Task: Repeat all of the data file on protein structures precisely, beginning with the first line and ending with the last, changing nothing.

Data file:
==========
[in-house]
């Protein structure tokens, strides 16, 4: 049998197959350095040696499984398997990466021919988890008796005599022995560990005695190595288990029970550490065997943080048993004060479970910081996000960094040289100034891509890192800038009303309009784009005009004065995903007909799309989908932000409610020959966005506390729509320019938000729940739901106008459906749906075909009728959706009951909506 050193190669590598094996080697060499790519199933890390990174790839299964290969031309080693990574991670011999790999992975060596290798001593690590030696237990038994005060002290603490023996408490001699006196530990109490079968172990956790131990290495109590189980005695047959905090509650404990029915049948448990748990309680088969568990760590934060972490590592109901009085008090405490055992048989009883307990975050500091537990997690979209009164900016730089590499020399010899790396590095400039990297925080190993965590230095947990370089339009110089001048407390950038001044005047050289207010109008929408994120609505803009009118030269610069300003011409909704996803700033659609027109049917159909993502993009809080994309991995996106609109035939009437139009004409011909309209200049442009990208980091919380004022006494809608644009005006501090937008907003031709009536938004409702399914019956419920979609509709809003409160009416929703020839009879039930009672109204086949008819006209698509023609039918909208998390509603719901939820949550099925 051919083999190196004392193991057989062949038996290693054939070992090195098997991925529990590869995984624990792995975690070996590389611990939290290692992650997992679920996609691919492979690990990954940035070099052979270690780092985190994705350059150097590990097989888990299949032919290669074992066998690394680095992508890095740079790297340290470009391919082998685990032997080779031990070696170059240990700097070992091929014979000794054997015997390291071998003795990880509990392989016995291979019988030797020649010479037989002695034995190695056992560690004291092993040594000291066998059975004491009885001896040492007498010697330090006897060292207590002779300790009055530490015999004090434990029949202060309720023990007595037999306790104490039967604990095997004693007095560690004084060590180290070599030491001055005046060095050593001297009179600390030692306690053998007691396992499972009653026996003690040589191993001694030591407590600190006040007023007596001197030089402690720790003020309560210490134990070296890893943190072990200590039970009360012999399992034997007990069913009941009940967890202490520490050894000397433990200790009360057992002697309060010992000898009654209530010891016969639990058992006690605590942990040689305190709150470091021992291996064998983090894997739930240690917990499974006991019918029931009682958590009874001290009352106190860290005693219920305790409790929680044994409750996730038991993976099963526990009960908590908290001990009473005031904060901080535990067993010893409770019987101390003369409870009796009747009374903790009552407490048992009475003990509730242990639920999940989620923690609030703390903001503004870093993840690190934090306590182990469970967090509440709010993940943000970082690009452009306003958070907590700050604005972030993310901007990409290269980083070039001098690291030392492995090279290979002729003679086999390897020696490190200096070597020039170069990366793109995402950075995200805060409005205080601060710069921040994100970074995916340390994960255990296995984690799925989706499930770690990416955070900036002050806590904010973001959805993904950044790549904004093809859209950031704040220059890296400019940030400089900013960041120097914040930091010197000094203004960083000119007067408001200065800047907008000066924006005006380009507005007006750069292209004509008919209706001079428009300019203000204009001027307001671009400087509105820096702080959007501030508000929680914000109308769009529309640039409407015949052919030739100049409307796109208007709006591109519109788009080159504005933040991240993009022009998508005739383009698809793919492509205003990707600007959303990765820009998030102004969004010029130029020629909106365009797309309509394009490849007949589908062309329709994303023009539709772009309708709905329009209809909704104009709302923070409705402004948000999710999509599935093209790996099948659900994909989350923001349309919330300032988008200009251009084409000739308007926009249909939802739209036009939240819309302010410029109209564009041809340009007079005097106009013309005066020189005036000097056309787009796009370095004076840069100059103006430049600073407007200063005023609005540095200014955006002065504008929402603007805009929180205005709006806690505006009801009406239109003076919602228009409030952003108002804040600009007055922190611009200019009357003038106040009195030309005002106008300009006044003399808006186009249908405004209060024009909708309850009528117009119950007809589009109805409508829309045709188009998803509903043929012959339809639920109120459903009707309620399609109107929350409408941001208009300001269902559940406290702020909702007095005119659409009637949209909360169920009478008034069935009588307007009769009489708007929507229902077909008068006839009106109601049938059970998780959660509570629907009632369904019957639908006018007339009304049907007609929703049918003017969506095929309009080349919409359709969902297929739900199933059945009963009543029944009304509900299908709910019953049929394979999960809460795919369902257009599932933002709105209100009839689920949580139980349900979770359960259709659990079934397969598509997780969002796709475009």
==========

[in-house]
């Protein structure tokens, strides 16, 4: 049998197959350095040696499984398997990466021919988890008796005599022995560990005695190595288990029970550490065997943080048993004060479970910081996000960094040289100034891509890192800038009303309009784009005009004065995903007909799309989908932000409610020959966005506390729509320019938000729940739901106008459906749906075909009728959706009951909506 050193190669590598094996080697060499790519199933890390990174790839299964290969031309080693990574991670011999790999992975060596290798001593690590030696237990038994005060002290603490023996408490001699006196530990109490079968172990956790131990290495109590189980005695047959905090509650404990029915049948448990748990309680088969568990760590934060972490590592109901009085008090405490055992048989009883307990975050500091537990997690979209009164900016730089590499020399010899790396590095400039990297925080190993965590230095947990370089339009110089001048407390950038001044005047050289207010109008929408994120609505803009009118030269610069300003011409909704996803700033659609027109049917159909993502993009809080994309991995996106609109035939009437139009004409011909309209200049442009990208980091919380004022006494809608644009005006501090937008907003031709009536938004409702399914019956419920979609509709809003409160009416929703020839009879039930009672109204086949008819006209698509023609039918909208998390509603719901939820949550099925 051919083999190196004392193991057989062949038996290693054939070992090195098997991925529990590869995984624990792995975690070996590389611990939290290692992650997992679920996609691919492979690990990954940035070099052979270690780092985190994705350059150097590990097989888990299949032919290669074992066998690394680095992508890095740079790297340290470009391919082998685990032997080779031990070696170059240990700097070992091929014979000794054997015997390291071998003795990880509990392989016995291979019988030797020649010479037989002695034995190695056992560690004291092993040594000291066998059975004491009885001896040492007498010697330090006897060292207590002779300790009055530490015999004090434990029949202060309720023990007595037999306790104490039967604990095997004693007095560690004084060590180290070599030491001055005046060095050593001297009179600390030692306690053998007691396992499972009653026996003690040589191993001694030591407590600190006040007023007596001197030089402690720790003020309560210490134990070296890893943190072990200590039970009360012999399992034997007990069913009941009940967890202490520490050894000397433990200790009360057992002697309060010992000898009654209530010891016969639990058992006690605590942990040689305190709150470091021992291996064998983090894997739930240690917990499974006991019918029931009682958590009874001290009352106190860290005693219920305790409790929680044994409750996730038991993976099963526990009960908590908290001990009473005031904060901080535990067993010893409770019987101390003369409870009796009747009374903790009552407490048992009475003990509730242990639920999940989620923690609030703390903001503004870093993840690190934090306590182990469970967090509440709010993940943000970082690009452009306003958070907590700050604005972030993310901007990409290269980083070039001098690291030392492995090279290979002729003679086999390897020696490190200096070597020039170069990366793109995402950075995200805060409005205080601060710069921040994100970074995916340390994960255990296995984690799925989706499930770690990416955070900036002050806590904010973001959805993904950044790549904004093809859209950031704040220059890296400019940030400089900013960041120097914040930091010197000094203004960083000119007067408001200065800047907008000066924006005006380009507005007006750069292209004509008919209706001079428009300019203000204009001027307001671009400087509105820096702080959007501030508000929680914000109308769009529309640039409407015949052919030739100049409307796109208007709006591109519109788009080159504005933040991240993009022009998508005739383009698809793919492509205003990707600007959303990765820009998030102004969004010029130029020629909106365009797309309509394009490849007949589908062309329709994303023009539709772009309708709905329009209809909704104009709302923070409705402004948000999710999509599935093209790996099948659900994909989350923001349309919330300032988008200009251009084409000739308007926009249909939802739209036009939240819309302010410029109209564009041809340009007079005097106009013309005066020189005036000097056309787009796009370095004076840069100059103006430049600073407007200063005023609005540095200014955006002065504008929402603007805009929180205005709006806690505006009801009406239109003076919602228009409030952003108002804040600009007055922190611009200019009357003038106040009195030309005002106008300009006044003399808006186009249908405004209060024009909708309850009528117009119950007809589009109805409508829309045709188009998803509903043929012959339809639920109120459903009707309620399609109107929350409408941001208009300001269902559940406290702020909702007095005119659409009637949209909360169920009478008034069935009588307007009769009489708007929507229902077909008068006839009106109601049938059970998780959660509570629907009632369904019957639908006018007339009304049907007609929703049918003017969506095929309009080349919409359709969902297929739900199933059945009963009543029944009304509900299908709910019953049929394979999960809460795919369902257009599932933002709105209100009839689920949580139980349900979770359960259709659990079934397969598509997780969002796709475009």